So, as you can see, using real animal hair brushes in makeup brushes has gotten, well, pretty complicated from an ethical standpoint and pretty expensive when you consider an animal must be caught or raised, slaughtered, skinned and then the hair has to be cleaned and sorted into different grades.
And to be honest, it’s never been the most hygienic option because those layers of scales that create the cuticle can trap all sorts of dirt and oil and are a popular breeding ground for bacteria.
Aside from allergies to animal hair — and many women have them — there are many other issues that come with using animal hair in brushes.
Most cosmetics brands today only want to use animal hair in brushes if the animal was not killed specifically for their hair. Because that would, obviously, be cruel. And when you’re applying pretty pink blush and lipstick, very few people also want to think of dead animals. In fact, squirrel brushes (which set the softness standard) have pretty much been eliminated from the landscape because of a widespread industry practice to stop killing them for their hair alone.
But if the animal was, say, slaughtered for its meat — goat is the most widely consumed meat in the world — and the hair was a byproduct of food consumption, the beauty industry has mostly still been okay with that.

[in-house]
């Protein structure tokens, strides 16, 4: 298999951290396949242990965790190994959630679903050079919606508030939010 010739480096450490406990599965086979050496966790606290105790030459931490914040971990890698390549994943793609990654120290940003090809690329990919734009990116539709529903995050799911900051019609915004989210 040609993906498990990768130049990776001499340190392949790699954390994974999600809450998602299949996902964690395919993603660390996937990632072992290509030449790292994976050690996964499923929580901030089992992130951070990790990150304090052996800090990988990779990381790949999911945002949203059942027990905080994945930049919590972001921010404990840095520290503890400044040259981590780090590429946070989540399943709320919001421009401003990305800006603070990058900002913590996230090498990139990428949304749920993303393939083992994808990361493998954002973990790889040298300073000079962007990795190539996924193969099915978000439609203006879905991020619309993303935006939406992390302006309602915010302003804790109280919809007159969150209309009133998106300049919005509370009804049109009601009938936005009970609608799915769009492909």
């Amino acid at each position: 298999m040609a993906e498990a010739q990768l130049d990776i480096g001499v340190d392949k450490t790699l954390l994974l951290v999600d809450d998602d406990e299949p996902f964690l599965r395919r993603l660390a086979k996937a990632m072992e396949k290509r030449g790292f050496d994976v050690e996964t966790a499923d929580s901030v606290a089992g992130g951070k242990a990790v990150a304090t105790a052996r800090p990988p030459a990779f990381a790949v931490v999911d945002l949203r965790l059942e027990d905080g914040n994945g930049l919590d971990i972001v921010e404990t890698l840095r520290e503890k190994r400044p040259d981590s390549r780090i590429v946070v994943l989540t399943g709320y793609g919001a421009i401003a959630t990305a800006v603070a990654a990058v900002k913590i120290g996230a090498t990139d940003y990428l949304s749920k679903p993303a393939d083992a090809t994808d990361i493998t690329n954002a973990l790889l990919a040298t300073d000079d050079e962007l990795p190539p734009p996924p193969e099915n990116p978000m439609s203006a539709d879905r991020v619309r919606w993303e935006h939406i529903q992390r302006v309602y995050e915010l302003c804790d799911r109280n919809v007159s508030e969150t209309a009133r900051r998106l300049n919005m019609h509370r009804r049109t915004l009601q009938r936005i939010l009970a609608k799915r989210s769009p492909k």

Sometimes, an animal need not be killed at all for its hair, although it’s often more expensive to acquire animal hair humanely. When Wayne Goss says his brushes were made with natural goat hair “gathered humanely,” it certainly raises more questions than it might answer for some, like, precisely how was it gathered humanely?
Then, once the brush makers have the animal hair, there are also issues with the quality — or grade of the hair — and the consistency of its color, among other factors. When a brush maker is making a huge product line of brushes for, say, the Estee Lauder brand, where all the brush hair needs to be consistent, these issues can be significant. That’s why a lot of brush hair is still dyed, which you can see bleeding from your brushes after washing sometimes.
What’s more, natural hair also has to be well cleaned and sanitized because all those little scales along the cuticle trap dirt and bacteria.